Why January Isn’t a Good Time to Start a Diet

And other reasons why not all New Year’s Resolutions should start with the new year

It’s that time of year again… As 2010 draws to a close, we look forward to 2011 and make resolutions. One of the most popular (inspired, perhaps, by the festive meals we’ve consumed since Thanksgiving) is weight loss. But I’ve got some bad news for you: January isn’t a great time to start a diet, at least not if you live in a part of the world where it’s Winter now.

I certainly don’t want to discourage you from adopting good habits and losing excess weight. I’m only suggesting that this may not be the optimal time to begin. If you start a weight loss program now and don’t stick to it, you risk getting discouraged and giving up.

Here in the northeastern United States, we’ve had a snowy week. That’s terrific if you enjoy Winter sports, like skiing or ice skating, but not so great if your reaction to the snowstorms was to curl up on the couch with cookies and hot chocolate. Research indicates there is no hard-wired need for human beings to consume more calories in Winter than at other times of the year. That only means that my desire for comfort foods is cultural, not genetic. It’s definitely real.

This is not the time of year that inspires me to take brisk walks or eat salads. Some days the weather is barely tolerable for a trip to the gym, let alone exercising out-of-doors. This week? Forget the gym—by the time you shovel out your car, you’ll have burned calories, strained muscles, and made yourself hungry. Mass transit is barely running in some areas, and walking is tiring and you risk injury if you fall.

Winter clothing makes it easy to hide a few excess pounds. It’s too cold for gym shorts or leotards. It’s probably dark outside when you leave for work and dark when you get home. When are you going to exercise?

Hope Springs Eternal

I hope I haven’t completely discouraged you. I don’t mean to dissuade you from losing weight, if that’s something you need to do; I’m just suggesting that now is a bad time to start and may only end in frustration.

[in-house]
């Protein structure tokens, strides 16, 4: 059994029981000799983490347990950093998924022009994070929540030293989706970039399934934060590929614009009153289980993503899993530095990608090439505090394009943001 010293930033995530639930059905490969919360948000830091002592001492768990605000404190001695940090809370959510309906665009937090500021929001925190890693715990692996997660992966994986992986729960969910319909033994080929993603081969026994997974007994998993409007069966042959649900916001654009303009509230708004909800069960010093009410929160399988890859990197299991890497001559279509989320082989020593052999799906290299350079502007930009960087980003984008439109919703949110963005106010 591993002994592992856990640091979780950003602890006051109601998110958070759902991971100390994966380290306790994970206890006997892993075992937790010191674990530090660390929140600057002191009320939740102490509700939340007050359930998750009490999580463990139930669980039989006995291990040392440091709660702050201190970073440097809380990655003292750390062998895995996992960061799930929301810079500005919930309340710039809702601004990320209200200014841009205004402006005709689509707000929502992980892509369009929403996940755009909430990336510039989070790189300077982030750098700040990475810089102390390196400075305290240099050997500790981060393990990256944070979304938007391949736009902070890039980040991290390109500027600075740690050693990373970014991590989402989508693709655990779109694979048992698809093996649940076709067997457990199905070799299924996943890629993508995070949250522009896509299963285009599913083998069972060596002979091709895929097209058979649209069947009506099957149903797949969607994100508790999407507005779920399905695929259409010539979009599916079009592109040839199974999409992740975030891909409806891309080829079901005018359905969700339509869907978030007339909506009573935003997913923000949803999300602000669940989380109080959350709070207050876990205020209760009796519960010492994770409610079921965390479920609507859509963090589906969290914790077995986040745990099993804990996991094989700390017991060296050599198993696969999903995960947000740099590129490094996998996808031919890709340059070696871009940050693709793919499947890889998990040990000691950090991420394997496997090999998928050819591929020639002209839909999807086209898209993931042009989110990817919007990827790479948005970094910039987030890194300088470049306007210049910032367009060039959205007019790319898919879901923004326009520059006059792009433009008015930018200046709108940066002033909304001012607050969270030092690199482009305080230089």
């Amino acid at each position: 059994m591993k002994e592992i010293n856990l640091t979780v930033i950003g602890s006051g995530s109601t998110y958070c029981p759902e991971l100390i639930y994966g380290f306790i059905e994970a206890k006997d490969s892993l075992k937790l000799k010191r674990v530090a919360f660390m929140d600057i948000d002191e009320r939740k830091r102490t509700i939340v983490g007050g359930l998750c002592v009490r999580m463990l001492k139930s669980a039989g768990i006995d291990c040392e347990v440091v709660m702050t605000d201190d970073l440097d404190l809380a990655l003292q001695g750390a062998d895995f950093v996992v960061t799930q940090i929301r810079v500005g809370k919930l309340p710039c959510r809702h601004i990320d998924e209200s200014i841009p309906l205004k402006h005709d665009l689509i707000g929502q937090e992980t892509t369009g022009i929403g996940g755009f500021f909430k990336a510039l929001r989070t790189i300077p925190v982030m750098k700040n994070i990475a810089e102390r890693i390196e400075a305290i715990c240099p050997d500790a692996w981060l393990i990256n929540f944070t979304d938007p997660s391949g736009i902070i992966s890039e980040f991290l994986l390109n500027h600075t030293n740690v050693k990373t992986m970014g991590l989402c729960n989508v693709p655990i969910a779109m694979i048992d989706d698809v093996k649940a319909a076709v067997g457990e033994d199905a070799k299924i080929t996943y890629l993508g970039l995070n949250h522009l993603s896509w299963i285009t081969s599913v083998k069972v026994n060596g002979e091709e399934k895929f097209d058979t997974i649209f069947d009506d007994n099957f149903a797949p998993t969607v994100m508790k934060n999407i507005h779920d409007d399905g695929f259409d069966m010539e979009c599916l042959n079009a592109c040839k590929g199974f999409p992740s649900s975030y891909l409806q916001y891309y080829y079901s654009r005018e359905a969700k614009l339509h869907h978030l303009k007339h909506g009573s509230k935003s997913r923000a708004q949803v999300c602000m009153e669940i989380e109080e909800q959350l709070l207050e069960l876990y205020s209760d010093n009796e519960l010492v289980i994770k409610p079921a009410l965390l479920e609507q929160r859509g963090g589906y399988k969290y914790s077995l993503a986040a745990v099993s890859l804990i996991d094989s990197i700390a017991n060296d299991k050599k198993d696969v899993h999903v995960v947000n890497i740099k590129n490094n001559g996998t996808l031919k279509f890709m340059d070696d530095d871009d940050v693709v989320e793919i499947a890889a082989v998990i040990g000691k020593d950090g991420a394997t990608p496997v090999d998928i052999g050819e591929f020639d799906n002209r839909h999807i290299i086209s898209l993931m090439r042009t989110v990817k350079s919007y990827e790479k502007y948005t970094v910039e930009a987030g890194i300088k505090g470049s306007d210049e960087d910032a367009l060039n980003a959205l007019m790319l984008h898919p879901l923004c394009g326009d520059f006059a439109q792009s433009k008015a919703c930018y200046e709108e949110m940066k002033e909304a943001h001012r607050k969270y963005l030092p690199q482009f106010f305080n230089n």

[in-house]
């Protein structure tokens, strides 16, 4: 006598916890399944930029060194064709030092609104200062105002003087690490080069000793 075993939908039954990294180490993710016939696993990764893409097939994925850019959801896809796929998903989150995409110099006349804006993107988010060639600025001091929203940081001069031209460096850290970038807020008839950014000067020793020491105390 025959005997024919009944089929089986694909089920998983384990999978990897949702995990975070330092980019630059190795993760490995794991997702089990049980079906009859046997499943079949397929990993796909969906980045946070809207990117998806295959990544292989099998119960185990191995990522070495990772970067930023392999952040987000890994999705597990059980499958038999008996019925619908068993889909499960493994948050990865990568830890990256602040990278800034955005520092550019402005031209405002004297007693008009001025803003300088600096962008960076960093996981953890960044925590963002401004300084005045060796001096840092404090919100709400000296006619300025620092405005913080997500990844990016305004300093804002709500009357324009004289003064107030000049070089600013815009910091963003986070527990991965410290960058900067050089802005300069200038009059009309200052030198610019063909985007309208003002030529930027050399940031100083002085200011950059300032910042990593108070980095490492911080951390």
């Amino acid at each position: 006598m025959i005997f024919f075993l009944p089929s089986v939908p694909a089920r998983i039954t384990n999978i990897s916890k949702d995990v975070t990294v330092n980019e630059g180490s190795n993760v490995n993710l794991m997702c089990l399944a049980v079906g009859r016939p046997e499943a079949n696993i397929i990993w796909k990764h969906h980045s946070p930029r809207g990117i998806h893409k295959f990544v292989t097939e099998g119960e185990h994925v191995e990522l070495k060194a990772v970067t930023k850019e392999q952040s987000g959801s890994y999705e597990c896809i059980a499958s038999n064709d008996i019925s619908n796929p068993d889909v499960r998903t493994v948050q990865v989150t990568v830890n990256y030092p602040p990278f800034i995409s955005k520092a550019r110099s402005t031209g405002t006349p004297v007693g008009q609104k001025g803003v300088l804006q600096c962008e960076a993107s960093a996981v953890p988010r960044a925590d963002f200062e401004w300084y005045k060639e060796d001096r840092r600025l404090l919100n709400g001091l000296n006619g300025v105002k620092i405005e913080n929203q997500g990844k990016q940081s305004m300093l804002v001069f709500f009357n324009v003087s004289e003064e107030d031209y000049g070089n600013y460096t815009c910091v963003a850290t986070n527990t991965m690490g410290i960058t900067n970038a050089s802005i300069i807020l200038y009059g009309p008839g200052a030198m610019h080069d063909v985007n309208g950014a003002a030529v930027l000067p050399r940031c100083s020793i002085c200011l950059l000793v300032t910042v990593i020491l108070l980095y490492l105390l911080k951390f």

Just because we call them “New Year’s Resolutions” doesn’t mean we have to start January 2 and complete our projects before Presidents Day. We have the whole year! So let’s spread out those resolutions over twelve months and choose the optimal start dates for each resolution on our lists.

Here’s the good news:

  • Spring is a wonderful time to get outdoors and exercise. It’s not even difficult. The days get longer, the weather gets warm, and the kid in me is always inspired by the start of the baseball season.
  • Tasty and nutritious fresh foods, like fruits and vegetables, are abundant in season and are usually less expensive. If you’re fortunate enough to have a farmers market, a little time spent outdoors buying directly from the folks who grew your food is inspiring. But even if you don’t have a farmers market, the produce section of your local supermarket will offer fresh and delicious foods that are healthy, too.
  • The food-centered holidays occur between Halloween and Valentine’s Day. After February there’s less temptation to over-indulge your appetite, except for the occasional backyard barbecue. (But if you’re wearing shorts and a t-shirt, it’s easy to remember to be careful about overeating.)
  • Research indicates that women lose weight more easily in the Spring. Sorry, guys, this doesn’t seem to apply to you; but you can lose weight with equal ease all year long.

What Do I Know?

Sure, I told you on Monday not to let anyone discourage you, and here I am three days later suggesting you postpone your New Year’s diet. What do I know?

Rather a lot, as it happens. I wish I could take credit for the brilliant idea to start a weight loss plan in September of 2007, but most of the credit goes to my co-workers at the time and the rest to happenstance. The truth is, because the weather was pleasant I walked a lot, visited the Greenmarket, cut down on meat consumption and between-meals snacking, and saw results almost immediately. By the time Winter rolled around I’d made progress and was motivated to keep at it. My weight loss plan had momentum.

Slowly but surely, over the course of 16 months, I lost 40 pounds—going from 200 pounds and a Body Mass Index of 31.3 (technically I was obese) to 160 pounds and a BMI of 25, right at the high end of normal. Yes, I lost 20% of my body weight. (Almost two years later, I’ve kept it off, except a couple of pounds put on over the holidays.) I may not be a physician or nutritionist, but I know from personal experience that getting off to a good start is half the battle.

What to Do

So here’s my advice: postpone the diet and catch up on your reading list. Or learn to knit. Or tackle some other New Year’s Resolution that can be accomplished easily indoors. But mark your calendars! Spring starts on March 20, so any time after that would be a good date to choose. I mean it, seriously: write it down on your calendar. Start psyching yourself up. Learn a few good healthy recipes. Enlist a friend to encourage you. Because January is just the beginning and you have all year to accomplish your resolutions.

Happy New Year!

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